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A handful of weeks out of one of the most important presidential elections of our lifetime, Joe Biden is consolidating his lead in polls. And, yet, Donald Trump’s approval rate remains relatively stable. Is Trump really like a Teflon pan, to which nothing sticks - no matter the size of the scandal or extent of the controversy? A new study suggests there are first fissures in his Teflon coating. Alessandro Nai of the University of Amsterdam and Jürgen Maier of the University of Koblenz-Landau analysed how voters perceived the personality of the president over time, and find that (strong) Republicans have developed an increasingly more negative perception over the last 18 months.

It is obvious that Democrats and Republicans have different perceptions of Trump’s personality. Some see him as charismatic and genuine, whereas others perceive him as egocentric and disagreeable. These contrasting perceptions align closely with partisan preferences, so that Republicans tend in general to have a much more positive image of the president’s character. To what extent is the US electorate changing their perception in light of all the scandals and political controversies that have marred the Trump presidency? And what could this mean for their voting behaviour?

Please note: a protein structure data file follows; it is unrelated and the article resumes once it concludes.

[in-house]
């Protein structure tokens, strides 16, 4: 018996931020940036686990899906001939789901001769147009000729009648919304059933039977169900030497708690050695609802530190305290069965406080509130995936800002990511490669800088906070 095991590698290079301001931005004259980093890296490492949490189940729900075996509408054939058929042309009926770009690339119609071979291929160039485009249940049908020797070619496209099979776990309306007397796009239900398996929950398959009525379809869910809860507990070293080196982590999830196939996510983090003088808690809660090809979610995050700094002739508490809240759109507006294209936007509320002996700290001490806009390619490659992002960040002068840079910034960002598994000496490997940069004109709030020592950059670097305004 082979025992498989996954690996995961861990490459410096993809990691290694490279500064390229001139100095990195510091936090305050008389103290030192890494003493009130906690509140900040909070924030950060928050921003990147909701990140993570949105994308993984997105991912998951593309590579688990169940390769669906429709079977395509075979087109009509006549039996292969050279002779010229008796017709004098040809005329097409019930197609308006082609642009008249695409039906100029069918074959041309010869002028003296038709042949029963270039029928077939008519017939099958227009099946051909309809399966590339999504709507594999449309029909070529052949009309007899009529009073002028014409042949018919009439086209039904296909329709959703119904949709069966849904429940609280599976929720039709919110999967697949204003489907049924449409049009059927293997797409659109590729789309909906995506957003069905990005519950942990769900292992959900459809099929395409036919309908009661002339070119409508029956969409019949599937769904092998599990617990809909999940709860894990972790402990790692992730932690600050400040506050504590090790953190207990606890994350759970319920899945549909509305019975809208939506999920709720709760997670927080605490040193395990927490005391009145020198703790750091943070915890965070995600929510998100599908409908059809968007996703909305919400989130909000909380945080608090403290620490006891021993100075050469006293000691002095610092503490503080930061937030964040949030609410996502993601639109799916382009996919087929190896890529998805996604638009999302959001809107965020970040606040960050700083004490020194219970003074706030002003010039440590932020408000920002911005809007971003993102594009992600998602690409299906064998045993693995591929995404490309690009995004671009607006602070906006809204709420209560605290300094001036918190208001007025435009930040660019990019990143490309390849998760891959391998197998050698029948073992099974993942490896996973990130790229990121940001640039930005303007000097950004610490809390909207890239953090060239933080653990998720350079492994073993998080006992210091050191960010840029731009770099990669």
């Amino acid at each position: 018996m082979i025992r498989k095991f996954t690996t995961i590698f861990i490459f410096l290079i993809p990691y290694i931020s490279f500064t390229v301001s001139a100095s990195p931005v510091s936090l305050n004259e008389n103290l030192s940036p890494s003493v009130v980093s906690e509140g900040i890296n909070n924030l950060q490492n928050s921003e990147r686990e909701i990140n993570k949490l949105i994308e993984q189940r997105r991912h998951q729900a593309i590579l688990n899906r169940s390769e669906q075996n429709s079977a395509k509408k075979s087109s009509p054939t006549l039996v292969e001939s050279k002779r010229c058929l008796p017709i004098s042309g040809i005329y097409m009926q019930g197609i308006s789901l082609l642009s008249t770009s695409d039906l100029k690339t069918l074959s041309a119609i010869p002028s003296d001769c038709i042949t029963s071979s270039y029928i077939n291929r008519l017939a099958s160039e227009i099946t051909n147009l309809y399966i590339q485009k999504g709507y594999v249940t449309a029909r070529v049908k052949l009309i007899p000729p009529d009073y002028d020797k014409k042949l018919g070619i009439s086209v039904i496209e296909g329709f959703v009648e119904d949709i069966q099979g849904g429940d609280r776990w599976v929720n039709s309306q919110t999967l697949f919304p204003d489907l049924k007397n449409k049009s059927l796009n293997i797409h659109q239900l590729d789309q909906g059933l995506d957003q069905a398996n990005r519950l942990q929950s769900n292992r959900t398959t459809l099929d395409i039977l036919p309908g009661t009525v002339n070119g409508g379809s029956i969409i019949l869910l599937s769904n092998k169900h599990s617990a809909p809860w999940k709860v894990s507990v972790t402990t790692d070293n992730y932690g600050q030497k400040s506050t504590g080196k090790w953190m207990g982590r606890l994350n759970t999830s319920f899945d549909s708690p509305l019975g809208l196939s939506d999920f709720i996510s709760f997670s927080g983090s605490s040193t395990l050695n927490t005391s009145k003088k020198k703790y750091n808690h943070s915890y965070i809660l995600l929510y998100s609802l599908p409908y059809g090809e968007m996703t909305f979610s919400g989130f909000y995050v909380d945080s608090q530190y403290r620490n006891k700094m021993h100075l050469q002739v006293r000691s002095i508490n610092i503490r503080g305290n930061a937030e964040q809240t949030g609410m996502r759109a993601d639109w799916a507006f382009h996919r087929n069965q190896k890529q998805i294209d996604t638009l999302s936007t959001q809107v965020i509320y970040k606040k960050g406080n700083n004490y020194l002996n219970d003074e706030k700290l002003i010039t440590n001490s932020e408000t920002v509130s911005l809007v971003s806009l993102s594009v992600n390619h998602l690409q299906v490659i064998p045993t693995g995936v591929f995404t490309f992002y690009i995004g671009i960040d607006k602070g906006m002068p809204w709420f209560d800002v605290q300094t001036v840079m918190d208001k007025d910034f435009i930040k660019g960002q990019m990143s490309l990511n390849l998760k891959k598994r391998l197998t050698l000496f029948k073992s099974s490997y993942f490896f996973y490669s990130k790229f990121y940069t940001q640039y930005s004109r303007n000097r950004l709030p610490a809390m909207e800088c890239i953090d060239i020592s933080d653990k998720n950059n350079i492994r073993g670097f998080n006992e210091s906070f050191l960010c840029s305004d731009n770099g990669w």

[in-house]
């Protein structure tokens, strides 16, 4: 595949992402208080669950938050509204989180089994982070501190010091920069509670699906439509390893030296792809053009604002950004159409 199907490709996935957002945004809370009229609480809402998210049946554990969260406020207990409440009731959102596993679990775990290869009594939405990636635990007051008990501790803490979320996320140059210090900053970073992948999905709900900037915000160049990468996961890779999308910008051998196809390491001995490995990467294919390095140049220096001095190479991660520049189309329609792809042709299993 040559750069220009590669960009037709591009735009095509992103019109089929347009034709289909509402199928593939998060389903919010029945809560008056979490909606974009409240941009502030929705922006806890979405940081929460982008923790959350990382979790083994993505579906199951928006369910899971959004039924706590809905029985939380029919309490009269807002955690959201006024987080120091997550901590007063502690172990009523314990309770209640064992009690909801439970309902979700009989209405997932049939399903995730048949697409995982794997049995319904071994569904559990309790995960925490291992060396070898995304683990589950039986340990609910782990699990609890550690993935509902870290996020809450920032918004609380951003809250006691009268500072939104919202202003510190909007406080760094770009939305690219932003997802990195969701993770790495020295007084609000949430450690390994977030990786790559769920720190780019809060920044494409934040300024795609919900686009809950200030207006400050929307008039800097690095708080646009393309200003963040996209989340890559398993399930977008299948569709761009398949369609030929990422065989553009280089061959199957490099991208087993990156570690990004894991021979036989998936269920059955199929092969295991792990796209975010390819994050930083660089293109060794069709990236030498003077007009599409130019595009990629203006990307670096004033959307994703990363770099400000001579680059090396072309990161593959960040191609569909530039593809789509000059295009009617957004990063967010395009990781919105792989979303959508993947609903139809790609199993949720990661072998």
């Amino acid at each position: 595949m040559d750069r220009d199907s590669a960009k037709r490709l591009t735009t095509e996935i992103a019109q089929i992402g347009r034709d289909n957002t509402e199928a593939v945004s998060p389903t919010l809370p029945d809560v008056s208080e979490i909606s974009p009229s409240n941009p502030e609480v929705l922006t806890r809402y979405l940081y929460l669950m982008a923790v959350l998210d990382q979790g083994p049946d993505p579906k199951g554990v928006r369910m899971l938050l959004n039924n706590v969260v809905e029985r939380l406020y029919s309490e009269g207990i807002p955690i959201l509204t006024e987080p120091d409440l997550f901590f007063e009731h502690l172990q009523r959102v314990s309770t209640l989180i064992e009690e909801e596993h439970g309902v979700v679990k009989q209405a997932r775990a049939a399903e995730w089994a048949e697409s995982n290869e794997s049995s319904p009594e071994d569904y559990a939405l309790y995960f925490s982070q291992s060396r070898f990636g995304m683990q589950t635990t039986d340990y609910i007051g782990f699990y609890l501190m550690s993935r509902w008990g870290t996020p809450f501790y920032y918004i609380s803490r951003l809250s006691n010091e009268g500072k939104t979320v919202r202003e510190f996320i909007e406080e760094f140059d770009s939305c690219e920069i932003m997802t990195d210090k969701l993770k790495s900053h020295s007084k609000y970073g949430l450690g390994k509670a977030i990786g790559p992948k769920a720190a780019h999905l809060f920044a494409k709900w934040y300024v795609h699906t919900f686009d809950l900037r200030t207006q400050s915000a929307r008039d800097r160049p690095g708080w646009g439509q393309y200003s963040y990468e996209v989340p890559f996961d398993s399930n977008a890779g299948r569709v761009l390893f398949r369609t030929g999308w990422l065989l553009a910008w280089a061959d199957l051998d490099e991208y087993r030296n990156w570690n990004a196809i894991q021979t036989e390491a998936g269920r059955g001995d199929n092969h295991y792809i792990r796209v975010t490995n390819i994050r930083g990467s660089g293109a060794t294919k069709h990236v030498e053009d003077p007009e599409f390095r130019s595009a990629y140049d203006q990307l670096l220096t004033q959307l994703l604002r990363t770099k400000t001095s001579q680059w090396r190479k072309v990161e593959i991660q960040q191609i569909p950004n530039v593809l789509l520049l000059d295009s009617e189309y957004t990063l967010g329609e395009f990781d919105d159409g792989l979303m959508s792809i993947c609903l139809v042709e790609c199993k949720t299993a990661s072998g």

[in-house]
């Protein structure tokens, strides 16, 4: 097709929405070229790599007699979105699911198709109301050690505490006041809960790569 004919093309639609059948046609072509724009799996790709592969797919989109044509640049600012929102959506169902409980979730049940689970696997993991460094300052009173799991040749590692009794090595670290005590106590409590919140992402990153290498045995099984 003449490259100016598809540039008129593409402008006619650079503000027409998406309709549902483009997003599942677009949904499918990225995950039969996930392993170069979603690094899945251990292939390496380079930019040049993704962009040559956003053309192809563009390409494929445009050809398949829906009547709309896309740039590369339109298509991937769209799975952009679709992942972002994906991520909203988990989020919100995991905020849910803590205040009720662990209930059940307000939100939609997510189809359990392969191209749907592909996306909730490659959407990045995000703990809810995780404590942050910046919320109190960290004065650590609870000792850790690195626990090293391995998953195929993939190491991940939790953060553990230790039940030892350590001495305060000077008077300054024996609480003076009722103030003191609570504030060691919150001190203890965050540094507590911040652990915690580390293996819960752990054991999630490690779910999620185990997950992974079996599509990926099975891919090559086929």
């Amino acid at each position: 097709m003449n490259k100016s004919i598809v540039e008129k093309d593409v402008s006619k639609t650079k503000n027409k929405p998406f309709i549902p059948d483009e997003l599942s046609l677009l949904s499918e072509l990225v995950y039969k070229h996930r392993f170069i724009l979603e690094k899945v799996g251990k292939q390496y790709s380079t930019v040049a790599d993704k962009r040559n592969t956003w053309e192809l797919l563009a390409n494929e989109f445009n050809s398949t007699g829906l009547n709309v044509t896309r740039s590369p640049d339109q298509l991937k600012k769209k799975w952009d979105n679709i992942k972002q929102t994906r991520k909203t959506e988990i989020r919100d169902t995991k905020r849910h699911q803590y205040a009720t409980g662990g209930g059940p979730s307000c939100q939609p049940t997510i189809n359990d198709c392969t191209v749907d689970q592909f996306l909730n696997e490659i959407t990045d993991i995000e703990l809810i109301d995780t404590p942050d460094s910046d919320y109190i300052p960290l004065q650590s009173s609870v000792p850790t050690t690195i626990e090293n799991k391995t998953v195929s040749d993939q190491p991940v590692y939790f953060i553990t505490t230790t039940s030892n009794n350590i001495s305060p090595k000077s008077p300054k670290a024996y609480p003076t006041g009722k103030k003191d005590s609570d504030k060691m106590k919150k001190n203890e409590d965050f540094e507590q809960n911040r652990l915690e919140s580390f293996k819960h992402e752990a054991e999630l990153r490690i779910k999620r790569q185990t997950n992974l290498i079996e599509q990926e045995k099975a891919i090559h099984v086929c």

Through four sequential surveys among a total of 6.000 American respondents Alessandro Nai of the University of Amsterdam and Jürgen Maier of the University of Koblenz-Landau analysed the evolution of Trump’s perceived personality between November 2018 and May 2020. They looked at how voters perceive the character of Trump in terms of the Big Five positive and 'socially desirable' personality traits (extraversion, agreeableness, conscientiousness, emotional stability and openness) and the three negative and potentially harmful Dark Triad traits (narcissism, subclinical psychopathy and Machiavellianism ).